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Documentary Film Looks at the Legacy of the Great Migration

A Thousand Midnights looks back from the movement’s terminus in Chicago to its roots in the South.

Yesterday I published an interview with Ethan Michaeli, author of a new history of the Chicago Defender, in which he described how—and why—the paper got behind the Great Migration. Freedom was a part of it, but an underappreciated reason was to hurt the South by luring away its labor base. In many ways it worked on both counts, but its legacy is hauntingly mixed, best captured by Martin Luther King’s statement that “people from Mississippi ought to come to Chicago to learn how to hate.”

Today I learned that Carlos Javier Ortiz, one of Chicago’s best photographers, had ventured into the realm of documentary film to explore the Great Migration’s legacy. Released in November to mark its 100th anniversary, A Thousand Midnights looks at both the South that millions of African-Americans left and the North, Chicago specifically, to which they came.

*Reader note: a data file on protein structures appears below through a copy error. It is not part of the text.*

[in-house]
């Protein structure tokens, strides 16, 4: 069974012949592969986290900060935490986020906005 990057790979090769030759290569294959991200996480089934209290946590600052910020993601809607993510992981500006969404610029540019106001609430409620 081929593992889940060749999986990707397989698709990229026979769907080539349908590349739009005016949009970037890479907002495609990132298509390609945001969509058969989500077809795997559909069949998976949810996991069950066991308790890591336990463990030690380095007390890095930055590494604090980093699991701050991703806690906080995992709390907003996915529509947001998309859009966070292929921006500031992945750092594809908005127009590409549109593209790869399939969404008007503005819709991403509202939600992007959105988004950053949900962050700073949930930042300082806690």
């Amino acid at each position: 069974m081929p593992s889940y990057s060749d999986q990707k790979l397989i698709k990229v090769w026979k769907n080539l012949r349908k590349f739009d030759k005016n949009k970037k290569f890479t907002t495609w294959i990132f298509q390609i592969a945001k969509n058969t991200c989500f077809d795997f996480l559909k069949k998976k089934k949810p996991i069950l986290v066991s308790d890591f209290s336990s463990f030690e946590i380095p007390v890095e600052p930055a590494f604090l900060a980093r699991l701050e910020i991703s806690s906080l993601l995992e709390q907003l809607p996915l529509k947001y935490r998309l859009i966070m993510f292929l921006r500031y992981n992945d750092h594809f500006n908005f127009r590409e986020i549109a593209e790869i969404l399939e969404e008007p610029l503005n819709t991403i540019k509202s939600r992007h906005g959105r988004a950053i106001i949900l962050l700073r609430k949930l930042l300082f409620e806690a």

Ortiz is a master of black-and-white photography, as you can see in his Chicago magazine feature on the winter of 2012-2013, and in his book We All We Got, which documents the victims, survivors, and protestors of violence in Chicago and Philadelphia. This 12-minute short film takes this photographic style and translates it into motion, and into the South, where so many of his subjects can trace their roots.

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